After “neo-Cossacks” brutally whipped anti-Kremlin demonstrators at the May 5 “He Is Not Our Tsar” protests, in downtown Moscow (see EDM, May 14), concerns in Russia have been mounting that the authorities will similarly employ such quasi-paramilitary forces to maintain order at the World Cup, this summer. Cossacks assisted with security at the Sochi 2014 Winter Olympics, which took place in one of their “ancestral” regions, Krasnodar Krai; and they infamously assaulted the Russian punk group Pussy Riot (see Commentaries, February 24 2014). With a tradition of providing military service to the state, various Cossack groups have formed patrols that maintain order on the streets of many Russian cities, both in their supposedly “ancestral” lands and in other regions.
In their “ancestral” regions, Cossacks are already being actively enlisted by the authorities into security structures for the World Cup, which will take place between June 14 and July 15. In Rostov, Cossacks will provide support to the regular police. First Deputy Ataman (chieftain) Mikhail Bespalov told the media that “we are training 200 druzhiniki [civic patrol assistants] who will work with the police, and volunteer Cossacks will be involved. Plus, [there will be] 100 uniformed cavalrymen. We will have more than 300 [Cossack security personnel] in total.” Nor are the Cossacks in Rostov limited to maintaining order: they are there to represent “the quiet Don,” “provide first aid” to fans, and have “even started to learn foreign languages” (Currenttime.tv, May 2). In Krasnodar Krai, where matches will be played in Sochi, the Cossacks are scheduled to be part of the entertainment. Before the first march in the local Fisht stadium, the Cossack host’s honor guard and brass band will perform. Such cultural programs are part of the Kremlin’s attempt to portray the Cossacks as the indigenous population of the region, in place of the non-Slavic Circassians (Sochi-informburo.ru, May 29). The Kuban Cossacks regularly patrol the streets of Krasnodar, and more than 600 assisted with security at last year’s Confederations Cup (RIA Novosti, June 26, 2017). It would also be surprising if the Cossacks do not provide security in the southern city of Volgograd, as well.
In non-ancestral territories, Cossacks will also be called on by the relevant authorities. In Kaliningrad, for instance Cossacks will patrol the streets and assist police in the maintenance of order. The ataman of the Baltic Cossack division, Maxim Buga, stressed that the Cossacks would act within the law, adding, “In the event some kind of conflict should arise, we will try to solve it peacefully. If there is an active threat to health, no one should suffer” (Klops.ru, February 2, 2018). Furthermore, Cossacks will patrol the streets of the host city of Samara during the World Cup to promote security and safety (Novaya Gazeta, May 31). In cities that are not hosting any matches but will be involved in the World Cup in other ways, the Cossacks are playing a role, too. In Kaluga, for instance, where the Senegal team has its training grounds, Cossacks will help ensure security; the regional governor, Anatoly Artamonov, has pledged to “actively coordinate with the work of the Cossacks” (Eg.ru, April 18). In Yekaterinburg, Cossack heritage will be featured as a symbol of the city during the World Cup—the Aramilskii spit, an ancient area of Urals Cossack settlement, is being heavily promoted as a tourist attraction (Momenty.org, April 23). Thus, both Cossacks and the Cossack image will be ever-present.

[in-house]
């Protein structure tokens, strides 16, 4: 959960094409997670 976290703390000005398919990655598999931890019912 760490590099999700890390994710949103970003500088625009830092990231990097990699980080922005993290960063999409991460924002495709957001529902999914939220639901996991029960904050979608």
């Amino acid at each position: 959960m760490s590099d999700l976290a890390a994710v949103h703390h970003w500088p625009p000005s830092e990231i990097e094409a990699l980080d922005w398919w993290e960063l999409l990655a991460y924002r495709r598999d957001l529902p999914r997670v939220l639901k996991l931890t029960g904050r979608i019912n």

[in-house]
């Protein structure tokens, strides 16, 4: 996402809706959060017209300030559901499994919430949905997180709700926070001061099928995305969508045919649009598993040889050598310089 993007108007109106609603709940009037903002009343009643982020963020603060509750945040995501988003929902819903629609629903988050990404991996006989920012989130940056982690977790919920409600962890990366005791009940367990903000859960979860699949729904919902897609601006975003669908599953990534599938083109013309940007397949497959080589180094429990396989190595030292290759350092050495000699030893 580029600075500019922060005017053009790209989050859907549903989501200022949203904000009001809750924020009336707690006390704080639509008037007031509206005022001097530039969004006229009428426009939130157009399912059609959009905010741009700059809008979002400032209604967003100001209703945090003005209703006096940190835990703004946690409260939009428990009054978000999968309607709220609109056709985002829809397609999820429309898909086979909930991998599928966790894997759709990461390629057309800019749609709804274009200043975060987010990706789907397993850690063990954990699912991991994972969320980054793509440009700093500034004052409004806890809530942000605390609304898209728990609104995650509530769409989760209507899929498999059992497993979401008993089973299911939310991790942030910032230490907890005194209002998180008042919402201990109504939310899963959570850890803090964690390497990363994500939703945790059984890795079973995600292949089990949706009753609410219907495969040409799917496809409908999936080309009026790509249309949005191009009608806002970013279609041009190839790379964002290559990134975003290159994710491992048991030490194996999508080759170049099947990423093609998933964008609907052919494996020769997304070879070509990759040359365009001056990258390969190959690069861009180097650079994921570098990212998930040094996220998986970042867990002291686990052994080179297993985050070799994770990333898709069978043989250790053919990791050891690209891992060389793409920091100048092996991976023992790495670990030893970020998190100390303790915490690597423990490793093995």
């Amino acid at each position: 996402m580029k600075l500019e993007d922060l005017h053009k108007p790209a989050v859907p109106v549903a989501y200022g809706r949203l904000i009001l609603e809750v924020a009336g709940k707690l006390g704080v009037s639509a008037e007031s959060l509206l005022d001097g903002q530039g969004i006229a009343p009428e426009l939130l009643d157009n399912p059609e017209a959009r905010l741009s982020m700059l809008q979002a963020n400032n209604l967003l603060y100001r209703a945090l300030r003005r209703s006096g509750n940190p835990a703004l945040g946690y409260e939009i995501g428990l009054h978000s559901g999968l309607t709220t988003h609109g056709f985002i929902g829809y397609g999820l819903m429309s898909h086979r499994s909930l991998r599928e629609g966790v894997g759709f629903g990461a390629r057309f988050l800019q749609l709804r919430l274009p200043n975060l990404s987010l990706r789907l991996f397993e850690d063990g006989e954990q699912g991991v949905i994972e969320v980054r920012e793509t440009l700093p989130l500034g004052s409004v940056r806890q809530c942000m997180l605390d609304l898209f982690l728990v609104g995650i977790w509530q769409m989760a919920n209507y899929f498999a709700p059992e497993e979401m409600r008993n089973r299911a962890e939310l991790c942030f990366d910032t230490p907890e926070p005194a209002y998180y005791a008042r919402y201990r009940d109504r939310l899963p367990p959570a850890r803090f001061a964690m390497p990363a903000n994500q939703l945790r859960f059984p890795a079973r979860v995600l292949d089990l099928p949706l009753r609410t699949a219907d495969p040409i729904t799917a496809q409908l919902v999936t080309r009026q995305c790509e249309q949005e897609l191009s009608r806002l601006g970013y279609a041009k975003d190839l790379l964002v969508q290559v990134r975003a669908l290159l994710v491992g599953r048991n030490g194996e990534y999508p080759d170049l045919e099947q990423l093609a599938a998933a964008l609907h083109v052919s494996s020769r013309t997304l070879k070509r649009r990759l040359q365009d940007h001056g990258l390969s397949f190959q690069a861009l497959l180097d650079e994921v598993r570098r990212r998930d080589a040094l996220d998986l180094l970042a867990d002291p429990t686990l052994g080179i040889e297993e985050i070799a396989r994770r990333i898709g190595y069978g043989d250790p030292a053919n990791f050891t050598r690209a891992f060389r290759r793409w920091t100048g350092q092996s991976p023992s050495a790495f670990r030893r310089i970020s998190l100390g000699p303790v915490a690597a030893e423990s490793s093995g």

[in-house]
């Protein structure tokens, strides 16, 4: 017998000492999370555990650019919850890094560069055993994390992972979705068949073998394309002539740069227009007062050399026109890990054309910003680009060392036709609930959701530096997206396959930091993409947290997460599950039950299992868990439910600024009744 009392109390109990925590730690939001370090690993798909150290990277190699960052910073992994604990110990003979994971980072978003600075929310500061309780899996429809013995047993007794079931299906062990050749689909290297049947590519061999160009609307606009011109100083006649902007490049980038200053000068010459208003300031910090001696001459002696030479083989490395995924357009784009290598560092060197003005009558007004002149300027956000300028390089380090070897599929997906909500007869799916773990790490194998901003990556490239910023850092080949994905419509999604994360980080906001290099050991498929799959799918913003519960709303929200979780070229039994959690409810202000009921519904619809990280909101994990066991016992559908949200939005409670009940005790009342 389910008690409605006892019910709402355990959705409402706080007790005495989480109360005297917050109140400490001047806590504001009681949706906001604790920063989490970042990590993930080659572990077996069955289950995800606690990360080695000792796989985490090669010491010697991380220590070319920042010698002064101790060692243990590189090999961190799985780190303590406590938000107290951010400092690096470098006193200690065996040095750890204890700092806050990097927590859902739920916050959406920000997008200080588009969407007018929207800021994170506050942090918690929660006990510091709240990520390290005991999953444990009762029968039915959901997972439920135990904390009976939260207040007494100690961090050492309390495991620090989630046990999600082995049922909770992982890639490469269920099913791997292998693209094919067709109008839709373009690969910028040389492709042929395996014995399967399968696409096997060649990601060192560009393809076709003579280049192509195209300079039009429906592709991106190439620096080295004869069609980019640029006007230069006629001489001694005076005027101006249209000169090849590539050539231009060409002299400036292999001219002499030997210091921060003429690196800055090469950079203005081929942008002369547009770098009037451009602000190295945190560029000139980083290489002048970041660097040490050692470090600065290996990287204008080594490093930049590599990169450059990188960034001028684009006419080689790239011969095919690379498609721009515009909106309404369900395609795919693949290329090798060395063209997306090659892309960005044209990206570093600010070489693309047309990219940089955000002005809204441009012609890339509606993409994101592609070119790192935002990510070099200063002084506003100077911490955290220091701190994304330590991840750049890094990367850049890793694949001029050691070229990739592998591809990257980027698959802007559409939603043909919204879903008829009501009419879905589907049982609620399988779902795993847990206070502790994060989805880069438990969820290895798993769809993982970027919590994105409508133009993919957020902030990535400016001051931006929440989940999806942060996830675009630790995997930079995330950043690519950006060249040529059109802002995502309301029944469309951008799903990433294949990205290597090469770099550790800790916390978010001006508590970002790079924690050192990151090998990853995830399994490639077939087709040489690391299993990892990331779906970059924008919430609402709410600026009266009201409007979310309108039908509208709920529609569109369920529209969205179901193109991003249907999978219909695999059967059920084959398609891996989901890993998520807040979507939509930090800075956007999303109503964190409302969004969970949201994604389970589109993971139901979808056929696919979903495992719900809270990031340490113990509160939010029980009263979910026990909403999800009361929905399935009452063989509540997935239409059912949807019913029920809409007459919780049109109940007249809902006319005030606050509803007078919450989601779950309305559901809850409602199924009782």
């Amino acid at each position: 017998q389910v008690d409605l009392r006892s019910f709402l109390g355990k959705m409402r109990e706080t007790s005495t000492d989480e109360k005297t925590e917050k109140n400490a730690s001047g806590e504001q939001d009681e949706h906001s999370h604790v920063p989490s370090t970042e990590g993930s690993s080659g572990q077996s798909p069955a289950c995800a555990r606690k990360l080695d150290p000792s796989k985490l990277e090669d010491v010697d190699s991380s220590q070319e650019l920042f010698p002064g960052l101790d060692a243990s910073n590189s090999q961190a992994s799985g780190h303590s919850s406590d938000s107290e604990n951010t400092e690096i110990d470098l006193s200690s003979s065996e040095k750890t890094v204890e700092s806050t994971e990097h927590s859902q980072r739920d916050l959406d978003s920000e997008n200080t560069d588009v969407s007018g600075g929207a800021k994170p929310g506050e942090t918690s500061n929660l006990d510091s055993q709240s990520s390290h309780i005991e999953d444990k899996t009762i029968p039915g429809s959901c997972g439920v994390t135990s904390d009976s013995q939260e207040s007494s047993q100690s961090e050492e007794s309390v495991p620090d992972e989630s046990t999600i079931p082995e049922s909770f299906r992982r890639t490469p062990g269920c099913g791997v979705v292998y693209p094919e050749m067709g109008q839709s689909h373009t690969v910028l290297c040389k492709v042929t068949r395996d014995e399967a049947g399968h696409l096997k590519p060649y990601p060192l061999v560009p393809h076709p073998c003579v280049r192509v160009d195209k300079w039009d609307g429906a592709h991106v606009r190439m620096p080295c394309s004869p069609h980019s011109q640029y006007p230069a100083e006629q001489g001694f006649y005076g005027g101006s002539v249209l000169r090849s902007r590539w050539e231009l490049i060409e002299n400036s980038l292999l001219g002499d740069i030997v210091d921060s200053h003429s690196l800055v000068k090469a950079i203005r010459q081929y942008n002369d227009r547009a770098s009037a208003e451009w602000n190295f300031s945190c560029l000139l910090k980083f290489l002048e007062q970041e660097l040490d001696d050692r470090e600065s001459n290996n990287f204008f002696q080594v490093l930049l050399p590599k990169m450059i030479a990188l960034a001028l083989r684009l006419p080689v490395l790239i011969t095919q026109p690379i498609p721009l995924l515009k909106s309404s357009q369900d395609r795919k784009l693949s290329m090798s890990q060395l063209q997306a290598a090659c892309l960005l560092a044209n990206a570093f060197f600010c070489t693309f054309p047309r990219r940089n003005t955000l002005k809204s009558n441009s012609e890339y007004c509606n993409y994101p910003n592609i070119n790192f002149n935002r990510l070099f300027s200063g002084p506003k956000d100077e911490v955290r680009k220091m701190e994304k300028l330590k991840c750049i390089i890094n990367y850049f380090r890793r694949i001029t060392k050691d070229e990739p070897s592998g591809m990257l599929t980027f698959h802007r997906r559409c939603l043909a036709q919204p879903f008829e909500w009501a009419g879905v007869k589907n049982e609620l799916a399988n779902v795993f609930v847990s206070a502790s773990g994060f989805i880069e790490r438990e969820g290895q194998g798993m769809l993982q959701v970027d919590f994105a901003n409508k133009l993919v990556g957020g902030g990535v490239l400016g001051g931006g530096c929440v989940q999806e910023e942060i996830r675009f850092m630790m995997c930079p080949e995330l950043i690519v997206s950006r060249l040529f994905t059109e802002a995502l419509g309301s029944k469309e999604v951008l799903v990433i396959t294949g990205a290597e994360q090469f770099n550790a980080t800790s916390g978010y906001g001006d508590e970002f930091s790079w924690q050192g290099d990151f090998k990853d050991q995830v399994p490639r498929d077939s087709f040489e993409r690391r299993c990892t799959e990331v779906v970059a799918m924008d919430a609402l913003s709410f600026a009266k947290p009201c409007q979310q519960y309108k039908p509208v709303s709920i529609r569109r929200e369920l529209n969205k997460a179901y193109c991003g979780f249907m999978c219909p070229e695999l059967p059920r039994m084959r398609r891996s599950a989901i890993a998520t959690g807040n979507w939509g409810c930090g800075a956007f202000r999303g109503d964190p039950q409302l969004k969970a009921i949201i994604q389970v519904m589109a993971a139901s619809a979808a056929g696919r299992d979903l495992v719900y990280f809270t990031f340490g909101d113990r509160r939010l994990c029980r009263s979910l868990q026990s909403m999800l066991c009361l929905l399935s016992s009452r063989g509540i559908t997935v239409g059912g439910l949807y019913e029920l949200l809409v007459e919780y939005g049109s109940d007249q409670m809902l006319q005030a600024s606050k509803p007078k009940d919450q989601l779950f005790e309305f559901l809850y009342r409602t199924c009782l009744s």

One potential source of concern—aside from the political implications of the authorities relying on quasi-paramilitary forces to maintain order (see above)—is the association of some Cossacks with far-right political causes and sentiments. For example, on May 1, a group of Cossacks, along with individuals from the Moscow-backed separatist Ukrainian region of the Luhansk “People’s Republic” and members of the overtly racist SERB movement, attacked the human rights watchdog Sakharov Center, in Moscow, as it held an art festival (Sova-center.ru, May 1). Likewise, neo-Cossacks were among the participants at the November 4, 2016, “For Russian Solidarity” meeting, held under the umbrella of the annual extreme-right “Russian March” initiative (Sova-center.ru, March 23, 2017). And certain Cossack organizations in Russia’s southern region of Krasnodar have even more explicit links with White Power groups—some of the very people they would presumably be protecting foreign spectators from during the World Cup (see EDM, April 24, 2018).
Recent events, like the whipping of opposition protesters, in Moscow, on May 5, have naturally focused public opinion on the role played by Cossacks in Russian society. But longstanding associations of certain Cossack organizations with fringe radical groupings should also give observers reason to question the appropriateness of using them to provide security. A few local officials are responding. In reaction to the events of May 5—and acting out of a presumed desire not to see similar kinds of attacks carried out on tourists and soccer fans—the Moscow mayor’s office pledged, on May 31, that “During the matches of the 2018 World Cup in Moscow, Cossack societies (and other Cossack organizations) will not be involved in the protection of public order.” Reportedly, the Central Cossack host was called into the mayor’s office for a meeting, where its members were informed that their services would not be required to help ensure security (Novaya Gazeta, May 31). In relation to the Cossacks, then, clearly some are starting to echo Roman poet Juvenal’s question: “Who will guard the guards themselves?”